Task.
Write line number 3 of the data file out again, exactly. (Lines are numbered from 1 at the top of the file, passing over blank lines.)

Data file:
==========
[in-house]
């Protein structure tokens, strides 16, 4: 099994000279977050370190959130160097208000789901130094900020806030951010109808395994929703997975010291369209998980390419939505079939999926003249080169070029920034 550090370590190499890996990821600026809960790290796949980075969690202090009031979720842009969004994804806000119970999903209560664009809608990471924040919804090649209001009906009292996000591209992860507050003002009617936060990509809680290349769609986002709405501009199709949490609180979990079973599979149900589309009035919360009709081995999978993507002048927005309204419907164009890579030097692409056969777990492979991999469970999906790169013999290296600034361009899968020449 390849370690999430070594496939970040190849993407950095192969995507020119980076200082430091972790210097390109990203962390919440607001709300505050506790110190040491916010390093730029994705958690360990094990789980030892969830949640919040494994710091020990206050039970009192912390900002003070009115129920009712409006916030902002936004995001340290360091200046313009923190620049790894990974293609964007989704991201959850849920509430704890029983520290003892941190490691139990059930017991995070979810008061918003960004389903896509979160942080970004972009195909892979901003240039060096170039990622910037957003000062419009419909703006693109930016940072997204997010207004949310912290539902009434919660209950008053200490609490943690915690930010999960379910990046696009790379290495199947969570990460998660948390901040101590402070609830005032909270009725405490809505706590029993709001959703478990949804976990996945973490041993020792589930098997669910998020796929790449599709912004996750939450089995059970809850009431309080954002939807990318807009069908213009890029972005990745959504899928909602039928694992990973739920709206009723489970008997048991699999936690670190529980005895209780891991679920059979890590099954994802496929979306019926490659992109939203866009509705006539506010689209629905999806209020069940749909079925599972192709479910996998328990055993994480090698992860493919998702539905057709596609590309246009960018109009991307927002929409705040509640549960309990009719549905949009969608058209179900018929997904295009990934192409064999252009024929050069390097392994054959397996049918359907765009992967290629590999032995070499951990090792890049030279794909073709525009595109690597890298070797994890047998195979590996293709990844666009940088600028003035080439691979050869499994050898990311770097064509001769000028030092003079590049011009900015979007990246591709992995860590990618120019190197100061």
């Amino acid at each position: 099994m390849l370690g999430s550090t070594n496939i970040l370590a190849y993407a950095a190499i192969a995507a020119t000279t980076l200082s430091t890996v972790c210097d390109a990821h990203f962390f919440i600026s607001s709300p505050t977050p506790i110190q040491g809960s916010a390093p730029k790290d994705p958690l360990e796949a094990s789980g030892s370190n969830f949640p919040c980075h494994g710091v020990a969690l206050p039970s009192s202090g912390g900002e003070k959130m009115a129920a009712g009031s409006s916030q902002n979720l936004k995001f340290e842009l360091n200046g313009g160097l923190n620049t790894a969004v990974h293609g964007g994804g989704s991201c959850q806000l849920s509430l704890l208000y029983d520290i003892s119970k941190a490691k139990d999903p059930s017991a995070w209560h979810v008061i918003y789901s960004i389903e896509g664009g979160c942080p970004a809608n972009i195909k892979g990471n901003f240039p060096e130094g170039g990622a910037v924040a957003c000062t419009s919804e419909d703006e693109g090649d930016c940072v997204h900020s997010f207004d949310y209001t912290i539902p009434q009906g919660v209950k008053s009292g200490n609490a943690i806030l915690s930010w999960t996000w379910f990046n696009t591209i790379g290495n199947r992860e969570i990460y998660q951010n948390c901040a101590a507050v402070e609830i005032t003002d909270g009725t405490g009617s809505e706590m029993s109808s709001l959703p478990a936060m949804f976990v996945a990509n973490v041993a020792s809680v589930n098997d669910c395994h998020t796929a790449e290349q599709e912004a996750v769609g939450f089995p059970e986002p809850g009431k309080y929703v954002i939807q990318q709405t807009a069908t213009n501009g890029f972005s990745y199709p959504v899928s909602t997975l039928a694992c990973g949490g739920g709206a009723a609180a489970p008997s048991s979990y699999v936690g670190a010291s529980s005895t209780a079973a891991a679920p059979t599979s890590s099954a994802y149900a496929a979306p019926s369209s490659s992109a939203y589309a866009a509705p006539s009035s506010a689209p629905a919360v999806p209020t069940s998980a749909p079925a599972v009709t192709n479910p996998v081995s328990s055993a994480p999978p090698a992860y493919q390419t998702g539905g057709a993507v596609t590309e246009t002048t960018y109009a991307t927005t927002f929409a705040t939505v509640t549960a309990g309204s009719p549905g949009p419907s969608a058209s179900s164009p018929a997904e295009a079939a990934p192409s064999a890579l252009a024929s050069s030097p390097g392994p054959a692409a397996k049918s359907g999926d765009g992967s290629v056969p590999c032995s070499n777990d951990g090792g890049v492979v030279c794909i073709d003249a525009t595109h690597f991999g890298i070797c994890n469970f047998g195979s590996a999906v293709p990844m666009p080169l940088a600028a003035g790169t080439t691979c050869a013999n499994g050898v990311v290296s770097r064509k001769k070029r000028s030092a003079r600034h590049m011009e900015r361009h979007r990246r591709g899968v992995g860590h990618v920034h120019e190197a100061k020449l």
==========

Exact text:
């Amino acid at each position: 099994m390849l370690g999430s550090t070594n496939i970040l370590a190849y993407a950095a190499i192969a995507a020119t000279t980076l200082s430091t890996v972790c210097d390109a990821h990203f962390f919440i600026s607001s709300p505050t977050p506790i110190q040491g809960s916010a390093p730029k790290d994705p958690l360990e796949a094990s789980g030892s370190n969830f949640p919040c980075h494994g710091v020990a969690l206050p039970s009192s202090g912390g900002e003070k959130m009115a129920a009712g009031s409006s916030q902002n979720l936004k995001f340290e842009l360091n200046g313009g160097l923190n620049t790894a969004v990974h293609g964007g994804g989704s991201c959850q806000l849920s509430l704890l208000y029983d520290i003892s119970k941190a490691k139990d999903p059930s017991a995070w209560h979810v008061i918003y789901s960004i389903e896509g664009g979160c942080p970004a809608n972009i195909k892979g990471n901003f240039p060096e130094g170039g990622a910037v924040a957003c000062t419009s919804e419909d703006e693109g090649d930016c940072v997204h900020s997010f207004d949310y209001t912290i539902p009434q009906g919660v209950k008053s009292g200490n609490a943690i806030l915690s930010w999960t996000w379910f990046n696009t591209i790379g290495n199947r992860e969570i990460y998660q951010n948390c901040a101590a507050v402070e609830i005032t003002d909270g009725t405490g009617s809505e706590m029993s109808s709001l959703p478990a936060m949804f976990v996945a990509n973490v041993a020792s809680v589930n098997d669910c395994h998020t796929a790449e290349q599709e912004a996750v769609g939450f089995p059970e986002p809850g009431k309080y929703v954002i939807q990318q709405t807009a069908t213009n501009g890029f972005s990745y199709p959504v899928s909602t997975l039928a694992c990973g949490g739920g709206a009723a609180a489970p008997s048991s979990y699999v936690g670190a010291s529980s005895t209780a079973a891991a679920p059979t599979s890590s099954a994802y149900a496929a979306p019926s369209s490659s992109a939203y589309a866009a509705p006539s009035s506010a689209p629905a919360v999806p209020t069940s998980a749909p079925a599972v009709t192709n479910p996998v081995s328990s055993a994480p999978p090698a992860y493919q390419t998702g539905g057709a993507v596609t590309e246009t002048t960018y109009a991307t927005t927002f929409a705040t939505v509640t549960a309990g309204s009719p549905g949009p419907s969608a058209s179900s164009p018929a997904e295009a079939a990934p192409s064999a890579l252009a024929s050069s030097p390097g392994p054959a692409a397996k049918s359907g999926d765009g992967s290629v056969p590999c032995s070499n777990d951990g090792g890049v492979v030279c794909i073709d003249a525009t595109h690597f991999g890298i070797c994890n469970f047998g195979s590996a999906v293709p990844m666009p080169l940088a600028a003035g790169t080439t691979c050869a013999n499994g050898v990311v290296s770097r064509k001769k070029r000028s030092a003079r600034h590049m011009e900015r361009h979007r990246r591709g899968v992995g860590h990618v920034h120019e190197a100061k020449l």